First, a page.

Gov. Paul LePage has recently made several public statements accusing his political foes of spreading falsehoods.
Now, as the governor ramps up his re-election bid, he wants the Maine Commission on Governmental Ethics and Election Practices to investigate erroneous campaign claims if a candidate for statewide office files a complaint. LePage has submitted an after-deadline bill that orders the ethics panel to review claims and “make public declarations regarding statements determined to be false.”
Such false statements could relate to a number of issues, such as a candidate’s educational background, military service or voting record. The bill includes a provision requiring the Ethics Commission to make its declaration if a campaign or political action committee publishes a false statement either knowingly or with “reckless disregard of whether it was false or not.”
In other words, the Ethics Commission could become very busy if the governor’s bill passes. Claims of false campaign statements are nearly a daily occurrence during an election year. Newspapers, including the Portland Press Herald, have deployed fact-checkers to review ads for false and misleading statements. The governor’s proposal would make this a function of the Ethics Commission.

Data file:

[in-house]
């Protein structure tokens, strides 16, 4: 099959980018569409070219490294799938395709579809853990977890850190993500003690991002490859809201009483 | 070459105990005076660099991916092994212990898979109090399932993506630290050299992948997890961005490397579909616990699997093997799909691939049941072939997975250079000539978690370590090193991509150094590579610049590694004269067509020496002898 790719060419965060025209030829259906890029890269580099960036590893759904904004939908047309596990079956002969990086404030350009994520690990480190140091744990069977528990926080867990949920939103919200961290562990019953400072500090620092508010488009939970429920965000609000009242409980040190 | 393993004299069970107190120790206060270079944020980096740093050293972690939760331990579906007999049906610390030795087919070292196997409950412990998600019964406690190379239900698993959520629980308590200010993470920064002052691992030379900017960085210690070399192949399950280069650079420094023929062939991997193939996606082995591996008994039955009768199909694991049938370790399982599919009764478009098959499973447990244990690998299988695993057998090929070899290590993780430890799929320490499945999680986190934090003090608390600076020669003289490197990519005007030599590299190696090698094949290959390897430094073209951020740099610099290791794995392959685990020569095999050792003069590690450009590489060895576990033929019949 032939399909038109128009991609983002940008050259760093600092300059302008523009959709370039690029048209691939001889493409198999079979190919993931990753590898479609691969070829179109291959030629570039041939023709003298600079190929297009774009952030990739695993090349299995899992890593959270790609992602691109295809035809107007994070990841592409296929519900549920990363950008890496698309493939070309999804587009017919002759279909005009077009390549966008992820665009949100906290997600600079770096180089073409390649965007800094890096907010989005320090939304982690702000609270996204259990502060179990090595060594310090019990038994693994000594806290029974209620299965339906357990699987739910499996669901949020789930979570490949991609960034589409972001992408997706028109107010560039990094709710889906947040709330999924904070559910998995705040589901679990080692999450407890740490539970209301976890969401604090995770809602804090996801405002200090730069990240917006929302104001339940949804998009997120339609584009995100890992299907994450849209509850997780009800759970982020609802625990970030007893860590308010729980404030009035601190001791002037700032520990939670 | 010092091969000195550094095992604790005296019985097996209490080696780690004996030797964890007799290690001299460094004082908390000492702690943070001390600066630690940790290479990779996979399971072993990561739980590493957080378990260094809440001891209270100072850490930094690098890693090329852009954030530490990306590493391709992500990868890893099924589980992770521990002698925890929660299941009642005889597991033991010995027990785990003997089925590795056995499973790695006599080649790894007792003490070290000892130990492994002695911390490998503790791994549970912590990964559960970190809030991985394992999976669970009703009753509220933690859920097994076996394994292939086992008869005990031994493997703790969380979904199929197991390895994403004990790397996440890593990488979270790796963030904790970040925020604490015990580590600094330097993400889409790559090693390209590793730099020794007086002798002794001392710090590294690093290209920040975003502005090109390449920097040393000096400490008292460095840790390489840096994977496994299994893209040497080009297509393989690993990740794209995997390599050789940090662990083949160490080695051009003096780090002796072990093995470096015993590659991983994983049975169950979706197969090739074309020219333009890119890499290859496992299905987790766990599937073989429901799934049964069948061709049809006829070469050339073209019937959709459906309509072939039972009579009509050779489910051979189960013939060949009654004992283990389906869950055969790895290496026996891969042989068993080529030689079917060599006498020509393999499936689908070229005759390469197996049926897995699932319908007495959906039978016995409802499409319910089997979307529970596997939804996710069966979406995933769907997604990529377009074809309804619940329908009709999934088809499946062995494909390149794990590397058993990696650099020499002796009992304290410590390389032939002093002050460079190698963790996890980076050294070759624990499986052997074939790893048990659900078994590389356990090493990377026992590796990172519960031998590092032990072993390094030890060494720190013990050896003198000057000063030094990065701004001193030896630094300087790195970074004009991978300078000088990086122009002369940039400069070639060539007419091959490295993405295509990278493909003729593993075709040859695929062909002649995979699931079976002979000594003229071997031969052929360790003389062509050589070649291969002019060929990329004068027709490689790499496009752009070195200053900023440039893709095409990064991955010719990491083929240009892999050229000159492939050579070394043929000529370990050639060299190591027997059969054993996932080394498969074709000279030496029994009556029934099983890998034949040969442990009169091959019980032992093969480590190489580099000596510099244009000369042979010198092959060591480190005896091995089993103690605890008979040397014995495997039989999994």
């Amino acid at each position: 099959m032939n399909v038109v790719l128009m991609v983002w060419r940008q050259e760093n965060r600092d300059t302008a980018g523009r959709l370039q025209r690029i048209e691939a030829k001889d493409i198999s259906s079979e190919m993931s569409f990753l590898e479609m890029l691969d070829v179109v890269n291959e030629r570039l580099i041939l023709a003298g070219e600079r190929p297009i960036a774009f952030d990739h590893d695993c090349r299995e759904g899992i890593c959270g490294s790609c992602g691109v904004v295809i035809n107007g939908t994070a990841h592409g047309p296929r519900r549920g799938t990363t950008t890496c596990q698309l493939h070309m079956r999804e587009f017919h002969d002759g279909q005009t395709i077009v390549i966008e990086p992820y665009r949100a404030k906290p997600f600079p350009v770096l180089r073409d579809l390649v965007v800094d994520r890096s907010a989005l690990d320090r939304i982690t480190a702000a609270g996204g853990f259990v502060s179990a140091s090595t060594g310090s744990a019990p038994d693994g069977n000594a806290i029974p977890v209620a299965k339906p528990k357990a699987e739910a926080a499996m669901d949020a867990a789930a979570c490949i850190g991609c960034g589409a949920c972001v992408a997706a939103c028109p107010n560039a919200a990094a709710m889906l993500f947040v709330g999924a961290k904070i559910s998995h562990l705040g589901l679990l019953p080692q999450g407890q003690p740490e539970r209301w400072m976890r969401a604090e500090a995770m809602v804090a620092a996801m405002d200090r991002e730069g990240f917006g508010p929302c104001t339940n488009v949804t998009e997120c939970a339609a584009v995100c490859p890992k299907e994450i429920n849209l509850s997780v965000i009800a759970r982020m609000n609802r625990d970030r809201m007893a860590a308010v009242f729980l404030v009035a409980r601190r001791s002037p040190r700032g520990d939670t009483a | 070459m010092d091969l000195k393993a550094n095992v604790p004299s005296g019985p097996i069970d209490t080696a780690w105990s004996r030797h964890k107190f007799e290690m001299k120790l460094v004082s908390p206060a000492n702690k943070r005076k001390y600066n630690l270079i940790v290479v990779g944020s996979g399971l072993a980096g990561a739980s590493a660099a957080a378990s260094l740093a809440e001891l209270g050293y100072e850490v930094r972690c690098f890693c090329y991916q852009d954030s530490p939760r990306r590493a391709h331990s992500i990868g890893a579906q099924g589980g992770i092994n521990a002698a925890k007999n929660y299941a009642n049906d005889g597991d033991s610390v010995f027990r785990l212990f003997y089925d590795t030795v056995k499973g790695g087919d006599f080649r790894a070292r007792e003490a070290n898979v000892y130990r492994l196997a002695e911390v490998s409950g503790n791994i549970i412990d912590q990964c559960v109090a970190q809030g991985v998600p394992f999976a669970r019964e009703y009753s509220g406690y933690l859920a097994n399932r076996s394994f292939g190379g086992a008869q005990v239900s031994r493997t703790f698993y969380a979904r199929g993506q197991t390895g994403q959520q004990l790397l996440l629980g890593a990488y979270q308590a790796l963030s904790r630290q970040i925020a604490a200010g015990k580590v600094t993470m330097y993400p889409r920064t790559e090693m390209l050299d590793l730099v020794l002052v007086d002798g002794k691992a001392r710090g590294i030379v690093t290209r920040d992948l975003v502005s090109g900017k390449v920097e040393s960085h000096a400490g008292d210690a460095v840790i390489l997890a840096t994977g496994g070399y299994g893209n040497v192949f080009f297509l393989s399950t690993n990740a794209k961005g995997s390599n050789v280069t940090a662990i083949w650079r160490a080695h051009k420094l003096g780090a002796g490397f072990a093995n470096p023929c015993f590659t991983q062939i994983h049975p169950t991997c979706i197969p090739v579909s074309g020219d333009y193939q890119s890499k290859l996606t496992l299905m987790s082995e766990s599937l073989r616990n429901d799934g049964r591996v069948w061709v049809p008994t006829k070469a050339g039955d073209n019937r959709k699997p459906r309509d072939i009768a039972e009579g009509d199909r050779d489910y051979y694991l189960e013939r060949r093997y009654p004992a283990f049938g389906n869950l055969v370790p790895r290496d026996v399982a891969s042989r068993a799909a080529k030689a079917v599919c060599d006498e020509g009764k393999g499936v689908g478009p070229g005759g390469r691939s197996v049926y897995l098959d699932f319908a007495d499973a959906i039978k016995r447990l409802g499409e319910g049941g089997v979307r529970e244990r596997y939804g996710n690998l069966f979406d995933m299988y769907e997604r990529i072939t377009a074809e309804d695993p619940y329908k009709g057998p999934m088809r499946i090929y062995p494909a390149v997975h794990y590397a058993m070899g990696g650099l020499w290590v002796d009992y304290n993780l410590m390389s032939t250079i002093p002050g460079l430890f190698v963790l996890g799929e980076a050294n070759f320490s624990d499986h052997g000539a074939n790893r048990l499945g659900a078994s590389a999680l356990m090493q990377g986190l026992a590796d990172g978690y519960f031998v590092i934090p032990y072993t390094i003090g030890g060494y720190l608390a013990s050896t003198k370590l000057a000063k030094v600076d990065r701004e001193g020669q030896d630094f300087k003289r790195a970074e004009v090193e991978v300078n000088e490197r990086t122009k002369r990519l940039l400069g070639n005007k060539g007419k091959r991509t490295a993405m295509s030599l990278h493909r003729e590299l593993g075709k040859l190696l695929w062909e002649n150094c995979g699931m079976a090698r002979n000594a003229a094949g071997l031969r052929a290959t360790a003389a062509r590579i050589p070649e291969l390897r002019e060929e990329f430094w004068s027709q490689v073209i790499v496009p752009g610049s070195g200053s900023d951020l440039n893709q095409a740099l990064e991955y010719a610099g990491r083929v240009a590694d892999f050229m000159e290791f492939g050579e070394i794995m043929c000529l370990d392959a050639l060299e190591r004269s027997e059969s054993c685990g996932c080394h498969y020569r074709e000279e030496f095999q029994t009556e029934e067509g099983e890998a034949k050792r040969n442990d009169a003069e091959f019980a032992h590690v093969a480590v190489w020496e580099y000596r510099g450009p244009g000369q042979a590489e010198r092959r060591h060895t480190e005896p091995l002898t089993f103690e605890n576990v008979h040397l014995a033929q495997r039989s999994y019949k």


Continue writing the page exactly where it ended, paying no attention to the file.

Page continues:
A declaration of a false statement by the Ethics Commission could carry significant weight to the public. It’s not clear how the commission and its seven staffers would handle the workload.
The bill signals a possible change in the governor’s view of the Ethics Commission. Last year, he vetoed a proposal that would have imposed stiffer penalties for late filings by candidates and campaign committees. In his veto message, he wrote that the Ethics Commission had become a place for “political warfare,” and used by political operatives to “win a headline leading up to Election Day.”
Steve Mistler can be contacted at 791-6345 or at: